A tough task awaits whoever the BJP will select to be the chief minister of Uttar Pradesh. The chosen one will have to handle the most diverse set of MLAs the state has ever had, and prevent any conflict between elected leaders from the upper-caste and Other Backward Caste (OBC sections, like the one that had proved disastrous for the party in the 1990s.
This time, BJP has 101 MLAs who belong to Backward Castes, the party’s largest number of OBC MLAs ever. Meanwhile, its 140 upper-caste MLAs include 58 Brahmins, 55 Kshatriyas, 19 Vaishyas, four Punjabis and four Kayasthas. Balancing the ambitions of Brahmins and Kshatriyas could be another possible challenge for the new chief minister.
The party has 69 Dalit, one tribal and one Sikh MLAs. While it had fielded 177 upper caste candidates, its OBC nominees were 128.
According to party sources, one of the prominent reasons for the implosion of the BJP by 2000 despite a robust start in the early 1990s on the back of the Ram Mandir movement, was increasing tensions between the party’s OBC and upper caste leaders. Kalyan Singh, who was the OBC face of the party in the early 1990s, had been involved in a constant power tussle with upper-caste leaders like Rajnath Singh until he exited the party, triggering a decline.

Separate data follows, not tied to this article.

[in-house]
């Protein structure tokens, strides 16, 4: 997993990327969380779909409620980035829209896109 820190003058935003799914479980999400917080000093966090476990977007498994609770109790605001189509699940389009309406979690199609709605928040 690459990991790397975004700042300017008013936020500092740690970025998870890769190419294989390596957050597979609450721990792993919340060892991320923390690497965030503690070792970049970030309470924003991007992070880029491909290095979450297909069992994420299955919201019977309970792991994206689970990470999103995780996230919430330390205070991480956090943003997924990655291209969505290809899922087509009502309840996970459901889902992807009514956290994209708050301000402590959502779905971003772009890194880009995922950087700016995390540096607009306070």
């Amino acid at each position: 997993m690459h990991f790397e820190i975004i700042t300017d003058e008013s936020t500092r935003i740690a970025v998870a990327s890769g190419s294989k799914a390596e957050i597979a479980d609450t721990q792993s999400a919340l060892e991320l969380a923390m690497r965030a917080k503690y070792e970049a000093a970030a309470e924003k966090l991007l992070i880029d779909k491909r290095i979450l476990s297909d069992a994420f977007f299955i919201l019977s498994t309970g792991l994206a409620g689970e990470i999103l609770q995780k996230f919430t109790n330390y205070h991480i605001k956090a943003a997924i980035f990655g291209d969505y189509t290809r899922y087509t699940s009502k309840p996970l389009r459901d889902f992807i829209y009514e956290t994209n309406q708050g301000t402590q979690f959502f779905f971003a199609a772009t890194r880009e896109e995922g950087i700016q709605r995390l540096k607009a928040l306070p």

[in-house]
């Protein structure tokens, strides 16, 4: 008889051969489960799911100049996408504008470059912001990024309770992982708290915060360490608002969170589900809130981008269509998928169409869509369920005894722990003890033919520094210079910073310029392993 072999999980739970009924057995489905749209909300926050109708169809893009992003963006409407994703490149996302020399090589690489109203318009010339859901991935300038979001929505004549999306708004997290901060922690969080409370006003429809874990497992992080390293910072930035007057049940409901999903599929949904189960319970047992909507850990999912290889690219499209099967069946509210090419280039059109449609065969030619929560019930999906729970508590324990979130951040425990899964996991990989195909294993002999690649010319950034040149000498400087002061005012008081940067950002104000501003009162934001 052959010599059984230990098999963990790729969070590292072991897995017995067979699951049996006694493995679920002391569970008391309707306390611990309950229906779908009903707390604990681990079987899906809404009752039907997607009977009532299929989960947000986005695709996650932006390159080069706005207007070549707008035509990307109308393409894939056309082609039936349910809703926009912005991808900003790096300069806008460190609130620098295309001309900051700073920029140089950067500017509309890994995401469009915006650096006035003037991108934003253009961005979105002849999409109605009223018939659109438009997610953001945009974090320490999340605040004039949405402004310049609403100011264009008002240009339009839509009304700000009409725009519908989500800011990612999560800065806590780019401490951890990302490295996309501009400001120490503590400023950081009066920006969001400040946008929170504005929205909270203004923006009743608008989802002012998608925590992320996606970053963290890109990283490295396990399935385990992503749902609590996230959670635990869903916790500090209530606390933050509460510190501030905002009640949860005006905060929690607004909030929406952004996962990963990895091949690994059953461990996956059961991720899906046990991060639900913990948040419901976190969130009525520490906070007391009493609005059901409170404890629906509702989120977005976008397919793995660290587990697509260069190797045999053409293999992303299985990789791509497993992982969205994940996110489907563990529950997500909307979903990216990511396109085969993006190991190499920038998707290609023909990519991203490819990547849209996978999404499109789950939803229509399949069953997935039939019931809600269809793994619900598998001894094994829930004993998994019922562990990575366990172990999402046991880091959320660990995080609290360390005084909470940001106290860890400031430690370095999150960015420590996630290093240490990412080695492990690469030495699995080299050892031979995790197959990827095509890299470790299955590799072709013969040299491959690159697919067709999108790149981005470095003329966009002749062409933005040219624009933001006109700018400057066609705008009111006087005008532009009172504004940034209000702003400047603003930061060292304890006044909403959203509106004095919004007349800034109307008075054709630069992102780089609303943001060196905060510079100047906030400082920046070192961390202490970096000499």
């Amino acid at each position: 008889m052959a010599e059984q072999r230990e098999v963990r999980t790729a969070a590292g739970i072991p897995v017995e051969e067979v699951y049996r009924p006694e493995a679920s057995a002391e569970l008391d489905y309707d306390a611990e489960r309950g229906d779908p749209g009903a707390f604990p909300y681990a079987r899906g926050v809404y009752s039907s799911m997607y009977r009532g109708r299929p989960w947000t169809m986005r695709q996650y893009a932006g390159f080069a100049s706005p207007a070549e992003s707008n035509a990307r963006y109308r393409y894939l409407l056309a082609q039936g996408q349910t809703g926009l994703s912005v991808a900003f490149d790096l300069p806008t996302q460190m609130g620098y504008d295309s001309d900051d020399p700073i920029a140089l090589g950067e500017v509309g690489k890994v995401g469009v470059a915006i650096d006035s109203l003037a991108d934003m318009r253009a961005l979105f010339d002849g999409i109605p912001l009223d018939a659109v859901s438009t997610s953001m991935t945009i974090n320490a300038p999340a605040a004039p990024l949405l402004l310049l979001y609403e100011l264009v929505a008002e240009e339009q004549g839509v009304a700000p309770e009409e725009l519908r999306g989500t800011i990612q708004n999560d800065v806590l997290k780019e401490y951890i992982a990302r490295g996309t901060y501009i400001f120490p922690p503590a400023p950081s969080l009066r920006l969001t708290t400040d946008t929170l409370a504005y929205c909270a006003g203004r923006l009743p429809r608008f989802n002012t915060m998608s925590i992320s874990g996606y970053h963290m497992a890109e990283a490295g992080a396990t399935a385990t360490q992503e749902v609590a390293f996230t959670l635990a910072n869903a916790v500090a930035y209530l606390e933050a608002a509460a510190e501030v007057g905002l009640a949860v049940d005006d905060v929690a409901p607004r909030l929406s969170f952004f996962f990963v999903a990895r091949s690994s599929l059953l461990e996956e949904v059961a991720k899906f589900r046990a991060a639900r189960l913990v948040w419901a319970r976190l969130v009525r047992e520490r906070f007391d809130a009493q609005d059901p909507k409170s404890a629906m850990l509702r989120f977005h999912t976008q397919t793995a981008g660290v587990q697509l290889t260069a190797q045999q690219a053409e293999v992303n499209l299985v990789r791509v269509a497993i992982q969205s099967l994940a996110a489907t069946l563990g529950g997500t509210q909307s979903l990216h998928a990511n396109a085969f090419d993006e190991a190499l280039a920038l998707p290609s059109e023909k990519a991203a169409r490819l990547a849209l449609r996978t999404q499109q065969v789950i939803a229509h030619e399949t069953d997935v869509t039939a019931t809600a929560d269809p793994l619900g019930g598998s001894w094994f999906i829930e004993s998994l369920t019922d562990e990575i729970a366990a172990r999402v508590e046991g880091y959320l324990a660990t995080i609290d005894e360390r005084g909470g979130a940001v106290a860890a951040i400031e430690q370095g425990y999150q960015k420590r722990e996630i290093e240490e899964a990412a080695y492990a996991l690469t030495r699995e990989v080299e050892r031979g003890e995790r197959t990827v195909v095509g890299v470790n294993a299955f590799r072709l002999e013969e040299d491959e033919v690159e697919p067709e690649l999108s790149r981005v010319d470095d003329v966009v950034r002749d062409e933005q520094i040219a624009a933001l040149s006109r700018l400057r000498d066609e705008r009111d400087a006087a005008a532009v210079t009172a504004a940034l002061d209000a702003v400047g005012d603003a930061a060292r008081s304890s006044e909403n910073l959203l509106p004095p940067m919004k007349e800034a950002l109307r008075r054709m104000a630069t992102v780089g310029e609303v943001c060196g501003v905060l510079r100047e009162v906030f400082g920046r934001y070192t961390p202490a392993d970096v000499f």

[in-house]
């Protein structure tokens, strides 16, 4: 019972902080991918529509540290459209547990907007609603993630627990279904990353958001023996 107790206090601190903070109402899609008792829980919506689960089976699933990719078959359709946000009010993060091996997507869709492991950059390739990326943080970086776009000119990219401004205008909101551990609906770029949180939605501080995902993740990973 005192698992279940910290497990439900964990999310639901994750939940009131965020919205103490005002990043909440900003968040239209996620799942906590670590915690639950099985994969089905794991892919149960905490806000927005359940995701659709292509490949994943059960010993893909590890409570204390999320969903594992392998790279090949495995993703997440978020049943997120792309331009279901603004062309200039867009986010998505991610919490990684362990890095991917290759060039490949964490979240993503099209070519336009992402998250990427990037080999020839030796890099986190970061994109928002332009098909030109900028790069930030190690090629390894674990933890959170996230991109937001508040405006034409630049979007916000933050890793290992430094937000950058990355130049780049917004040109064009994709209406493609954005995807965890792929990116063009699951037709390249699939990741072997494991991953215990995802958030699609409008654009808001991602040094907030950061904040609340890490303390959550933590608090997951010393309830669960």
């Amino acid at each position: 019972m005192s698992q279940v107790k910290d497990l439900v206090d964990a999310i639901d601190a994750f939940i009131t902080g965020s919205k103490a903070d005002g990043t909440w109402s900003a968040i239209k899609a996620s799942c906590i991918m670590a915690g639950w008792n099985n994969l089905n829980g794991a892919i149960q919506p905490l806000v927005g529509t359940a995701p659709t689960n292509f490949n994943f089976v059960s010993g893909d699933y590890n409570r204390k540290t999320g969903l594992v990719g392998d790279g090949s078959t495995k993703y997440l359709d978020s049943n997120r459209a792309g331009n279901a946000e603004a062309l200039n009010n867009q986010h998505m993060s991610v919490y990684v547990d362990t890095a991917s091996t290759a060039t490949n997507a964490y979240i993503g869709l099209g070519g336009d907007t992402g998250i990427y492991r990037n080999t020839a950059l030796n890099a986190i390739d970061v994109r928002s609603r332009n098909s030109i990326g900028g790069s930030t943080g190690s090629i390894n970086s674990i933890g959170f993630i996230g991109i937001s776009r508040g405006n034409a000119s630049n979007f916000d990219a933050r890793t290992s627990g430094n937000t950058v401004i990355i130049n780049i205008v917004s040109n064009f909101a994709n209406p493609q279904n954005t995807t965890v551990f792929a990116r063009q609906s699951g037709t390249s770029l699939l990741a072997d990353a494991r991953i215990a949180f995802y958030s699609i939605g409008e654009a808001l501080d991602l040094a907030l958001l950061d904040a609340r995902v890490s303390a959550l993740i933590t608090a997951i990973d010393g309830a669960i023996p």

The support of OBC groups, especially from non-Yadav backward castes, is said to have been instrumental in the rise of BJP in Uttar Pradesh and its unprecedented performances in the 2014 Lok Sabha elections and this year’s Assembly elections.
“The caste equations need to be handled very cautiously. This is the first election when BJP has got overwhelming support from the backward castes. Any indication that the party is not giving respect to the backward castes would be harmful to it. The party will have to keep this in mind while selecting the chief minister and ministers,” said an OBC leader from BJP.
Sources said the selection of UP’s next chief minister is taking time as party leaders are gauging both outcomes of selecting someone from the upper caste or the OBC community.
The BJP not only inducted several OBC leaders from other parties in the run-up to elections, it also promoted its OBC faces, with union minister Uma Bharti and state president Keshav Prasad Maurya becoming two of the four faces that adorned the party’s campaign material.
“It is going to be tough for the party now. If OBC leaders are not given importance now, the message would be that they were only used during the campaign to get votes,” the OBC leader added.